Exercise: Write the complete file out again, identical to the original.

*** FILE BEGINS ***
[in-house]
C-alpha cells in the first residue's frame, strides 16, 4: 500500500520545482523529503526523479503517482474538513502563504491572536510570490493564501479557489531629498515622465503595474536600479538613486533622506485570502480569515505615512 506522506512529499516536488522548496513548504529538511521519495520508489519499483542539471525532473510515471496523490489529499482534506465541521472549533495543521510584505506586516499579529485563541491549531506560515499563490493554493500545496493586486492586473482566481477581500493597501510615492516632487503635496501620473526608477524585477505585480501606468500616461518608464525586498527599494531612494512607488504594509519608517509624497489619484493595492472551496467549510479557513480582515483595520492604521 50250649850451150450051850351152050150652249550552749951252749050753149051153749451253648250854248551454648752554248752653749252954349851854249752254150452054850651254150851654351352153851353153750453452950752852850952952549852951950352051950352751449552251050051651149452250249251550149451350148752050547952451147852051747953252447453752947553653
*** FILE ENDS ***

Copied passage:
[in-house]
C-alpha cells in the first residue's frame, strides 16, 4: 500500500520545482523529503526523479503517482474538513502563504491572536510570490493564501479557489531629498515622465503595474536600479538613486533622506485570502480569515505615512 506522506512529499516536488522548496513548504529538511521519495520508489519499483542539471525532473510515471496523490489529499482534506465541521472549533495543521510584505506586516499579529485563541491549531506560515499563490493554493500545496493586486492586473482566481477581500493597501510615492516632487503635496501620473526608477524585477505585480501606468500616461518608464525586498527599494531612494512607488504594509519608517509624497489619484493595492472551496467549510479557513480582515483595520492604521 50250649850451150450051850351152050150652249550552749951252749050753149051153749451253648250854248551454648752554248752653749252954349851854249752254150452054850651254150851654351352153851353153750453452950752852850952952549852951950352051950352751449552251050051651149452250249251550149451350148752050547952451147852051747953252447453752947553653